User Interfaces Articles

Anthropomorphism and Persuasion

Interface agents are semi-autonomous software entities that perform tasks on behalf of their users. One of the attributes an agent may possess is anthropomorphism. Could an anthropomorphic agent make people believe information that was not true? This article describes an experiment that investigated the effect the source of information (person or computer) had on whether people believed it.

Anthropomorphism on Trial

Agents are semi-autonomous software entities that perform tasks on behalf of their users. One of the attributes an agent may possess is anthropomorphism-the projection of human characteristics onto non-human or inanimate objects. As anthropomorphic agents become more common we need to consider what impact they will have on their human users. I put forward a for and against argument drawn from the current literature on anthropomorphism and then look to the future of anthropomorphic agents.

A Conceptual Model for Personalizing an Automated Teller Machine

This article introduces a new conceptual model for automated teller machines called the personal bank teller. The disadvantage of the conceptual model users have of current automated teller machines is of an inflexible mechanical replacement for a bank teller. The personal bank teller aims to personalize automated teller machines by controlling the options that are offered and the order in which they are displayed, and by insulating the user from the differences between domestic and international automated teller machines. Design considerations for an implementation of personal bank tellers are discussed.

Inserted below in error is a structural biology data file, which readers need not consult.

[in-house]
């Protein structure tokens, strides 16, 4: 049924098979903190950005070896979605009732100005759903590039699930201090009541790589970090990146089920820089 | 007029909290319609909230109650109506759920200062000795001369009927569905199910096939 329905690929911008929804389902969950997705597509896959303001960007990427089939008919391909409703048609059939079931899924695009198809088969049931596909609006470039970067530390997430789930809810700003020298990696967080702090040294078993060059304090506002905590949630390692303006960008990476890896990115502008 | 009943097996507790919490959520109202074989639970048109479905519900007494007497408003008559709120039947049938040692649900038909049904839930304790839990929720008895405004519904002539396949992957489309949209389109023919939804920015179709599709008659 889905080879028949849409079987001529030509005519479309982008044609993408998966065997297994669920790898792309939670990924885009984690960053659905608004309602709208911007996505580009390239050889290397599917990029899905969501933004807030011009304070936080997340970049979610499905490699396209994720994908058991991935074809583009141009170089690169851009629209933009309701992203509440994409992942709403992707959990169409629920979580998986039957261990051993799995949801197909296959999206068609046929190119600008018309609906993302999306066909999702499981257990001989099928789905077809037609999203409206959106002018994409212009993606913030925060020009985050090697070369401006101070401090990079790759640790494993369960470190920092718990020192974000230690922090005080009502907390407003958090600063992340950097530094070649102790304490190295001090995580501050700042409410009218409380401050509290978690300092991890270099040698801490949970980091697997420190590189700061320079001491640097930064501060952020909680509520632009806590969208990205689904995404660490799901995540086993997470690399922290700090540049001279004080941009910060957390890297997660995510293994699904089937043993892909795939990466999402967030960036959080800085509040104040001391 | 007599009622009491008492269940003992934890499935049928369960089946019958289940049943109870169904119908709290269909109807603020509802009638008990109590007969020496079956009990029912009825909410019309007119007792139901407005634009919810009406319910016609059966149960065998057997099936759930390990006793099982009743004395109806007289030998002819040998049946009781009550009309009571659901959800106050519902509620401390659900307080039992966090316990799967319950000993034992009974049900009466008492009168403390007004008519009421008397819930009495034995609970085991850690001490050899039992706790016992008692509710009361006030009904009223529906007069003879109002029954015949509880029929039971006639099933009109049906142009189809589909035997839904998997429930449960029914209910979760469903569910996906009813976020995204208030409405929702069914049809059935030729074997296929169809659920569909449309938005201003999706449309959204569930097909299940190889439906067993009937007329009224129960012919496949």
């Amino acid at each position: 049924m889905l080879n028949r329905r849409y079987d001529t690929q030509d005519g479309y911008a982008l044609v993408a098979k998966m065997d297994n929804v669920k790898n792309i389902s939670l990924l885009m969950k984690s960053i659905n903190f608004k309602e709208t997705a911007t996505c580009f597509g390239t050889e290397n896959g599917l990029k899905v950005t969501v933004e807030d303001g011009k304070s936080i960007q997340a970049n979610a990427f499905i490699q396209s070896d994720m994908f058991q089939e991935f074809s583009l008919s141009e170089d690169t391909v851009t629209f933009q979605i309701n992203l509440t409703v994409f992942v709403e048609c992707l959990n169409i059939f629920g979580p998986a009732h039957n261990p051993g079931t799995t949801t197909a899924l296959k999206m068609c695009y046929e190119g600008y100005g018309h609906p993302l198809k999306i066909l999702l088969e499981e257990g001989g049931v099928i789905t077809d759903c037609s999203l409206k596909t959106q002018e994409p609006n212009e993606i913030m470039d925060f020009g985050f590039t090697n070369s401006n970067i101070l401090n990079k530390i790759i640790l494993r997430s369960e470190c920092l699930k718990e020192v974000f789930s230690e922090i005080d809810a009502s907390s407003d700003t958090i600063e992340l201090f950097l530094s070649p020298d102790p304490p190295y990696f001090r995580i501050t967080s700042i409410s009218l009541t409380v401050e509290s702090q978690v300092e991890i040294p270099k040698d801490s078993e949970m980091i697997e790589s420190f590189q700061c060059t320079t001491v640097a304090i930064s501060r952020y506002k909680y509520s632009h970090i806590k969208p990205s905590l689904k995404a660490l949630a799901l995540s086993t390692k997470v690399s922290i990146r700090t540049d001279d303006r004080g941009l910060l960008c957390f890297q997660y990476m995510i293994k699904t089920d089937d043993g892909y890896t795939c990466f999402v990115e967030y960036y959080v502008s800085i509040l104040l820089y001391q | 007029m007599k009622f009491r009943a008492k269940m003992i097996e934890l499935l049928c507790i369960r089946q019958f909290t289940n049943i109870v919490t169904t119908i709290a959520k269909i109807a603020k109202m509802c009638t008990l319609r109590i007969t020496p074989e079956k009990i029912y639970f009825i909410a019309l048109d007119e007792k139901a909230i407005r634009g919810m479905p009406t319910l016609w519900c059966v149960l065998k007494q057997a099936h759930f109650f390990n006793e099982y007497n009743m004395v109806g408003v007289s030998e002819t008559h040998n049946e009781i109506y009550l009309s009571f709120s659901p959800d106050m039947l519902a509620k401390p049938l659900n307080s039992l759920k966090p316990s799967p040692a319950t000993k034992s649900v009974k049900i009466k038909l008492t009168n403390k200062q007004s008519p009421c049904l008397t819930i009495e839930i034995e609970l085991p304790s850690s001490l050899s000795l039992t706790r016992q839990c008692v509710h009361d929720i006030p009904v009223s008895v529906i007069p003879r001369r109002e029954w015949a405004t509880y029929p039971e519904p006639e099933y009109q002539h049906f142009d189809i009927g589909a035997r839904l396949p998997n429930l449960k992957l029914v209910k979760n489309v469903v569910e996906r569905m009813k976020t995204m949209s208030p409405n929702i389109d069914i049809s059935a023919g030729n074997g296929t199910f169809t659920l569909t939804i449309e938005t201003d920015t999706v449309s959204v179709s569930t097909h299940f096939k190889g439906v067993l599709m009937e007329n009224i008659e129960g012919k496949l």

The Document Visualizer

This article describes the Document Visualizer, a prototype document visualization tool that supports the relevance evaluation of information retrieval results by presenting search terms and document similarities in four visual styles: bar charts, matrix charts, a scatter plot, and a document map. Users are able to explore the documents with dynamic queries and interactive sorting.